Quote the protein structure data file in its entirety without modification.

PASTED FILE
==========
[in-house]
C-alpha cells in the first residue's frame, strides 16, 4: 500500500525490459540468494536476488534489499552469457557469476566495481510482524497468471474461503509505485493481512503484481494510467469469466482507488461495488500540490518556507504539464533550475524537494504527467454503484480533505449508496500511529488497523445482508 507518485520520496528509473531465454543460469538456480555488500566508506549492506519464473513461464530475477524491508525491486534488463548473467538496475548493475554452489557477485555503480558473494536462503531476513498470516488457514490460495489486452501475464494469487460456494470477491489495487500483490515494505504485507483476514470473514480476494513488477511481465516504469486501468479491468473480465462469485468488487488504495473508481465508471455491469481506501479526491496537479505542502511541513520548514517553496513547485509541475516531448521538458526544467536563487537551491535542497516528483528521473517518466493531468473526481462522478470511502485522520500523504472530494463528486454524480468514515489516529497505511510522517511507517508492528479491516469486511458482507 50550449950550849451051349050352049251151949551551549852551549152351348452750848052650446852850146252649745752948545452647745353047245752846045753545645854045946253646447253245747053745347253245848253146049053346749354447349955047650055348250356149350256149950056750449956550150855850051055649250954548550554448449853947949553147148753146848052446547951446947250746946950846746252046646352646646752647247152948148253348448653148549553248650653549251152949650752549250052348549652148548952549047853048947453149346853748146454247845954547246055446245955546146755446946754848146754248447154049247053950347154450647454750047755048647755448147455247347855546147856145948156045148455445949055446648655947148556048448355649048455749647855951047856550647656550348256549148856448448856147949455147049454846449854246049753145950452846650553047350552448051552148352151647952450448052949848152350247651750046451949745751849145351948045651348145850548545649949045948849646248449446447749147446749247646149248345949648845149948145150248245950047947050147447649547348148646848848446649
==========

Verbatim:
[in-house]
C-alpha cells in the first residue's frame, strides 16, 4: 500500500525490459540468494536476488534489499552469457557469476566495481510482524497468471474461503509505485493481512503484481494510467469469466482507488461495488500540490518556507504539464533550475524537494504527467454503484480533505449508496500511529488497523445482508 507518485520520496528509473531465454543460469538456480555488500566508506549492506519464473513461464530475477524491508525491486534488463548473467538496475548493475554452489557477485555503480558473494536462503531476513498470516488457514490460495489486452501475464494469487460456494470477491489495487500483490515494505504485507483476514470473514480476494513488477511481465516504469486501468479491468473480465462469485468488487488504495473508481465508471455491469481506501479526491496537479505542502511541513520548514517553496513547485509541475516531448521538458526544467536563487537551491535542497516528483528521473517518466493531468473526481462522478470511502485522520500523504472530494463528486454524480468514515489516529497505511510522517511507517508492528479491516469486511458482507 50550449950550849451051349050352049251151949551551549852551549152351348452750848052650446852850146252649745752948545452647745353047245752846045753545645854045946253646447253245747053745347253245848253146049053346749354447349955047650055348250356149350256149950056750449956550150855850051055649250954548550554448449853947949553147148753146848052446547951446947250746946950846746252046646352646646752647247152948148253348448653148549553248650653549251152949650752549250052348549652148548952549047853048947453149346853748146454247845954547246055446245955546146755446946754848146754248447154049247053950347154450647454750047755048647755448147455247347855546147856145948156045148455445949055446648655947148556048448355649048455749647855951047856550647656550348256549148856448448856147949455147049454846449854246049753145950452846650553047350552448051552148352151647952450448052949848152350247651750046451949745751849145351948045651348145850548545649949045948849646248449446447749147446749247646149248345949648845149948145150248245950047947050147447649547348148646848848446649